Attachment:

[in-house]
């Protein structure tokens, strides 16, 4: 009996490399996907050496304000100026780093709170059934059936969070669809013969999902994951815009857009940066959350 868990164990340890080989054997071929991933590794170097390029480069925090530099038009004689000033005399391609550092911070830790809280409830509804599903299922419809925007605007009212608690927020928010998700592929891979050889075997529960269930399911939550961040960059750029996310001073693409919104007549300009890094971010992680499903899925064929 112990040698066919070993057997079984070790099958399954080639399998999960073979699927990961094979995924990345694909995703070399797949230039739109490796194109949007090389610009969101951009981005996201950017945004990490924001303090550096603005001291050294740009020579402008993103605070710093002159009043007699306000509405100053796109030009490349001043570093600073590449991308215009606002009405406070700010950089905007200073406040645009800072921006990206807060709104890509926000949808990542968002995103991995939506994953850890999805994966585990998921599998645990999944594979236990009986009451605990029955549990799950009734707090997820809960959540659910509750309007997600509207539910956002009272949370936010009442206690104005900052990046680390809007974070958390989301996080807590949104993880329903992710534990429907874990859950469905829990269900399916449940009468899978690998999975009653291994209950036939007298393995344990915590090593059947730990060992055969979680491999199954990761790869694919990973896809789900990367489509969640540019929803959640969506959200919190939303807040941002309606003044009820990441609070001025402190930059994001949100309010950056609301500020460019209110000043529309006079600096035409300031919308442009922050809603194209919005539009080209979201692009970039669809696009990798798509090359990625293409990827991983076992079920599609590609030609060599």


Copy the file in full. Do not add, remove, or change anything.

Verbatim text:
[in-house]
């Protein structure tokens, strides 16, 4: 009996490399996907050496304000100026780093709170059934059936969070669809013969999902994951815009857009940066959350 868990164990340890080989054997071929991933590794170097390029480069925090530099038009004689000033005399391609550092911070830790809280409830509804599903299922419809925007605007009212608690927020928010998700592929891979050889075997529960269930399911939550961040960059750029996310001073693409919104007549300009890094971010992680499903899925064929 112990040698066919070993057997079984070790099958399954080639399998999960073979699927990961094979995924990345694909995703070399797949230039739109490796194109949007090389610009969101951009981005996201950017945004990490924001303090550096603005001291050294740009020579402008993103605070710093002159009043007699306000509405100053796109030009490349001043570093600073590449991308215009606002009405406070700010950089905007200073406040645009800072921006990206807060709104890509926000949808990542968002995103991995939506994953850890999805994966585990998921599998645990999944594979236990009986009451605990029955549990799950009734707090997820809960959540659910509750309007997600509207539910956002009272949370936010009442206690104005900052990046680390809007974070958390989301996080807590949104993880329903992710534990429907874990859950469905829990269900399916449940009468899978690998999975009653291994209950036939007298393995344990915590090593059947730990060992055969979680491999199954990761790869694919990973896809789900990367489509969640540019929803959640969506959200919190939303807040941002309606003044009820990441609070001025402190930059994001949100309010950056609301500020460019209110000043529309006079600096035409300031919308442009922050809603194209919005539009080209979201692009970039669809696009990798798509090359990625293409990827991983076992079920599609590609030609060599």